The research study, conducted among a group of obese pre-diabetic adults, compared the results of following a low-fat high-carbohydrate diet (20% fat, 60% carbohydrate) with a high-fat low-carbohydrate diet (60% fat, 20% carbohydrate). It showed that in all areas, other than the risk of cardiovascular disease, the diets have equal health benefits. The same amount of weight is lost; there is no significant difference in the body's glucose uptake or production; and meal tolerance-related insulin secretion is comparable. However, the study revealed a significant difference in overall systemic arterial stiffness and pointed to increased cardiovascular risk factors from high-fat low-carbohydrate diets.

Dr Hunter continued: "High-fat diets have become popular because they seemingly promote more rapid weight loss and because of their palatability. However, we now have proof that they do not help people lose weight any faster than more conventional diets, and the potential negatives of increased cardiovascular risks far outweigh the potential positives of more easily sustained dieting/weight loss, especially when there is a proven and safe alternative in low-fat high-carbohydrate weight loss diets."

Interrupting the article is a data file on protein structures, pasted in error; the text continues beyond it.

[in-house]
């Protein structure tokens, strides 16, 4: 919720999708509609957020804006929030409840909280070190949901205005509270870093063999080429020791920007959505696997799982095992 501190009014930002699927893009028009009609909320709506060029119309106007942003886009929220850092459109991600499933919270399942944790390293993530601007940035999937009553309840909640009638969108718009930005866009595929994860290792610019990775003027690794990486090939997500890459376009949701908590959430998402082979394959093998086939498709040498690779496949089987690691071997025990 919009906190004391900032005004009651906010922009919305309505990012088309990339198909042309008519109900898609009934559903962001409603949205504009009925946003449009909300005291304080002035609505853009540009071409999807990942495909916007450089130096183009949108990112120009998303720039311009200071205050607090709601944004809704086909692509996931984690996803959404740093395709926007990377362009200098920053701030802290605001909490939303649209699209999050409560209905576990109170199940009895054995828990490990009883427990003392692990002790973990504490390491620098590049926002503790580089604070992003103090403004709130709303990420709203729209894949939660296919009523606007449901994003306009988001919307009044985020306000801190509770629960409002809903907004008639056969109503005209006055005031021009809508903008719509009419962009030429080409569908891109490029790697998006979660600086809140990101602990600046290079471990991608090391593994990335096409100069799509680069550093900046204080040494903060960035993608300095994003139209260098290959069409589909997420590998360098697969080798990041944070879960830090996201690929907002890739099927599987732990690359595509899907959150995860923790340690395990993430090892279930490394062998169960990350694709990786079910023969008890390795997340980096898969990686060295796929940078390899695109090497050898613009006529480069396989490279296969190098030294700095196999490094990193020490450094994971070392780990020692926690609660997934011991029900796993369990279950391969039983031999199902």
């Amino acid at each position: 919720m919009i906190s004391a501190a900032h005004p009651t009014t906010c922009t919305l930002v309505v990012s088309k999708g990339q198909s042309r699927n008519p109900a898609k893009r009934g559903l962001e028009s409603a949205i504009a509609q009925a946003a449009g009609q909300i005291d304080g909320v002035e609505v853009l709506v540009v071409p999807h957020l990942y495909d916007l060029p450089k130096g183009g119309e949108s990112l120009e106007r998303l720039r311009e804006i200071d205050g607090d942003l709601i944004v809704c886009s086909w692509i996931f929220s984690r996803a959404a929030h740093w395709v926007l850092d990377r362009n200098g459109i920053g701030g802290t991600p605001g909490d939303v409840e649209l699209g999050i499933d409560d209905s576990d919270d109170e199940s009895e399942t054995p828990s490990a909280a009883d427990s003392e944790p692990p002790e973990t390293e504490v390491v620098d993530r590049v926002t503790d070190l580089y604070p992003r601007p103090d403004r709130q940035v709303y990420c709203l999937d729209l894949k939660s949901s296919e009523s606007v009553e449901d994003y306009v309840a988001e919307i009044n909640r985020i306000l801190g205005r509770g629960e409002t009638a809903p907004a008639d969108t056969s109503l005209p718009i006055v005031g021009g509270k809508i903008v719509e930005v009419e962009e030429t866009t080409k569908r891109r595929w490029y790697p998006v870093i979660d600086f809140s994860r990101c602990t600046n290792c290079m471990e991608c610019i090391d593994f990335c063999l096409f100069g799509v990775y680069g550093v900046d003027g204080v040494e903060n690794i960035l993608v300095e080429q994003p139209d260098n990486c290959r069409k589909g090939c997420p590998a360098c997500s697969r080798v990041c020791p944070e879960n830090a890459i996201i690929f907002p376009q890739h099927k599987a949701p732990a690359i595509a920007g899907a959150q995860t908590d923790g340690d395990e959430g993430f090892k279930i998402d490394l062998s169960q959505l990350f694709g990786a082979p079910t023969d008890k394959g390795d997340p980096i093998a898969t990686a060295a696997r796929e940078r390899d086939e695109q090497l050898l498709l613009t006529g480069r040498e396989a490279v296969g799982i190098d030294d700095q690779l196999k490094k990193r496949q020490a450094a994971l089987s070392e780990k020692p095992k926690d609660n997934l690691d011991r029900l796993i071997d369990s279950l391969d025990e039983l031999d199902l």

According to Dr Hunter, the challenge now is to find ways to make low-fat high-carbohydrate diets more palatable and easier to maintain, so that a long-term positive outcome is achieved.

The Food Standards Agency says that saturated fat should account for less than 11% of the total diet for a normal person, and Dr. Hunter concludes: "If your New Year's resolution is to lose weight, make sure you do it the right way and don't burden your body with additional unnecessary health risks by falling for the lure of the seemingly easy and fast offered by high-fat diets. The best approach for your overall health is a low-fat high-carbohydrate diet, coupled with exercise."